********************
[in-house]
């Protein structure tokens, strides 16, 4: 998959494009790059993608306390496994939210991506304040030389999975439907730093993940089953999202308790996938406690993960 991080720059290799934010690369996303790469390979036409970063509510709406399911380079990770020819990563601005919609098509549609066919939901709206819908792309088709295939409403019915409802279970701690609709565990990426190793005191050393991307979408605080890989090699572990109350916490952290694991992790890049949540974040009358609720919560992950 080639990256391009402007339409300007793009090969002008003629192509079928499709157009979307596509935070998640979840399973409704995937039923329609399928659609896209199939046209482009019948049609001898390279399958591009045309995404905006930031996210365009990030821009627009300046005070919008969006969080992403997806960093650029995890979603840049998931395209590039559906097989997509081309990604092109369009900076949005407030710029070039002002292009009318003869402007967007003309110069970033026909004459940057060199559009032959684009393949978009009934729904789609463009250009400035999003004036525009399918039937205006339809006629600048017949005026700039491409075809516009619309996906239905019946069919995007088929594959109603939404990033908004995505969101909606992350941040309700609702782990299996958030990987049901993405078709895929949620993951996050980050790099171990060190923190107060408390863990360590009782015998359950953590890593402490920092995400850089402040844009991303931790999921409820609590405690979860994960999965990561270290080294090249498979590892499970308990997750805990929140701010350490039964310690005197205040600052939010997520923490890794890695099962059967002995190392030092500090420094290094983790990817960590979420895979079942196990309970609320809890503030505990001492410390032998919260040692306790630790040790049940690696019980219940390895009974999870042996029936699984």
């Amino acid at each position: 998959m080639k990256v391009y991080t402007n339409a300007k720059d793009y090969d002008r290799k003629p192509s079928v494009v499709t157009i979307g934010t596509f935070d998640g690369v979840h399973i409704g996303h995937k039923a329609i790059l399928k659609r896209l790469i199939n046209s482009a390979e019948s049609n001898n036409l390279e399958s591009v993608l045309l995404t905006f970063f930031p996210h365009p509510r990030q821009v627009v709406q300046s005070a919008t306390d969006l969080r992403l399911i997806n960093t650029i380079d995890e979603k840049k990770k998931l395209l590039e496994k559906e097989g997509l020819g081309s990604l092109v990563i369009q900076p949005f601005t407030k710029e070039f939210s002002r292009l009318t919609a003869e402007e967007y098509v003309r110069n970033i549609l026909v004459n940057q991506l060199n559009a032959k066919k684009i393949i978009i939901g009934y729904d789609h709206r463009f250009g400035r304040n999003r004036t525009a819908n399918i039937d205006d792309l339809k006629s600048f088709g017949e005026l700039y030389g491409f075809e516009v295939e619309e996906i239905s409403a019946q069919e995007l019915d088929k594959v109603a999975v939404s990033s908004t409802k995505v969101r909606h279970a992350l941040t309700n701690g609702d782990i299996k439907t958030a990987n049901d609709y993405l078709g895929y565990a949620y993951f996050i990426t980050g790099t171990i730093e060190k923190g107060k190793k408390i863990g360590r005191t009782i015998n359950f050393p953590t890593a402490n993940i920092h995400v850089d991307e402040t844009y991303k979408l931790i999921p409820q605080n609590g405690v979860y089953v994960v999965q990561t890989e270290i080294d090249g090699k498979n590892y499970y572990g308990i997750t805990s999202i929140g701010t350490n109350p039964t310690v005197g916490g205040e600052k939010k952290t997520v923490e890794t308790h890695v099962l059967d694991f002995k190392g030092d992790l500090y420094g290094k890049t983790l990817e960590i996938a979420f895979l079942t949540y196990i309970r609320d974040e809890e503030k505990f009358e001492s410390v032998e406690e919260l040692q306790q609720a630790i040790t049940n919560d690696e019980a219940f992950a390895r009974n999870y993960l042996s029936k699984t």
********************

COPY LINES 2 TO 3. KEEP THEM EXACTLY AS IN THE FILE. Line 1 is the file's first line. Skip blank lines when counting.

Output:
């Protein structure tokens, strides 16, 4: 998959494009790059993608306390496994939210991506304040030389999975439907730093993940089953999202308790996938406690993960 991080720059290799934010690369996303790469390979036409970063509510709406399911380079990770020819990563601005919609098509549609066919939901709206819908792309088709295939409403019915409802279970701690609709565990990426190793005191050393991307979408605080890989090699572990109350916490952290694991992790890049949540974040009358609720919560992950 080639990256391009402007339409300007793009090969002008003629192509079928499709157009979307596509935070998640979840399973409704995937039923329609399928659609896209199939046209482009019948049609001898390279399958591009045309995404905006930031996210365009990030821009627009300046005070919008969006969080992403997806960093650029995890979603840049998931395209590039559906097989997509081309990604092109369009900076949005407030710029070039002002292009009318003869402007967007003309110069970033026909004459940057060199559009032959684009393949978009009934729904789609463009250009400035999003004036525009399918039937205006339809006629600048017949005026700039491409075809516009619309996906239905019946069919995007088929594959109603939404990033908004995505969101909606992350941040309700609702782990299996958030990987049901993405078709895929949620993951996050980050790099171990060190923190107060408390863990360590009782015998359950953590890593402490920092995400850089402040844009991303931790999921409820609590405690979860994960999965990561270290080294090249498979590892499970308990997750805990929140701010350490039964310690005197205040600052939010997520923490890794890695099962059967002995190392030092500090420094290094983790990817960590979420895979079942196990309970609320809890503030505990001492410390032998919260040692306790630790040790049940690696019980219940390895009974999870042996029936699984």
């Amino acid at each position: 998959m080639k990256v391009y991080t402007n339409a300007k720059d793009y090969d002008r290799k003629p192509s079928v494009v499709t157009i979307g934010t596509f935070d998640g690369v979840h399973i409704g996303h995937k039923a329609i790059l399928k659609r896209l790469i199939n046209s482009a390979e019948s049609n001898n036409l390279e399958s591009v993608l045309l995404t905006f970063f930031p996210h365009p509510r990030q821009v627009v709406q300046s005070a919008t306390d969006l969080r992403l399911i997806n960093t650029i380079d995890e979603k840049k990770k998931l395209l590039e496994k559906e097989g997509l020819g081309s990604l092109v990563i369009q900076p949005f601005t407030k710029e070039f939210s002002r292009l009318t919609a003869e402007e967007y098509v003309r110069n970033i549609l026909v004459n940057q991506l060199n559009a032959k066919k684009i393949i978009i939901g009934y729904d789609h709206r463009f250009g400035r304040n999003r004036t525009a819908n399918i039937d205006d792309l339809k006629s600048f088709g017949e005026l700039y030389g491409f075809e516009v295939e619309e996906i239905s409403a019946q069919e995007l019915d088929k594959v109603a999975v939404s990033s908004t409802k995505v969101r909606h279970a992350l941040t309700n701690g609702d782990i299996k439907t958030a990987n049901d609709y993405l078709g895929y565990a949620y993951f996050i990426t980050g790099t171990i730093e060190k923190g107060k190793k408390i863990g360590r005191t009782i015998n359950f050393p953590t890593a402490n993940i920092h995400v850089d991307e402040t844009y991303k979408l931790i999921p409820q605080n609590g405690v979860y089953v994960v999965q990561t890989e270290i080294d090249g090699k498979n590892y499970y572990g308990i997750t805990s999202i929140g701010t350490n109350p039964t310690v005197g916490g205040e600052k939010k952290t997520v923490e890794t308790h890695v099962l059967d694991f002995k190392g030092d992790l500090y420094g290094k890049t983790l990817e960590i996938a979420f895979l079942t949540y196990i309970r609320d974040e809890e503030k505990f009358e001492s410390v032998e406690e919260l040692q306790q609720a630790i040790t049940n919560d690696e019980a219940f992950a390895r009974n999870y993960l042996s029936k699984t």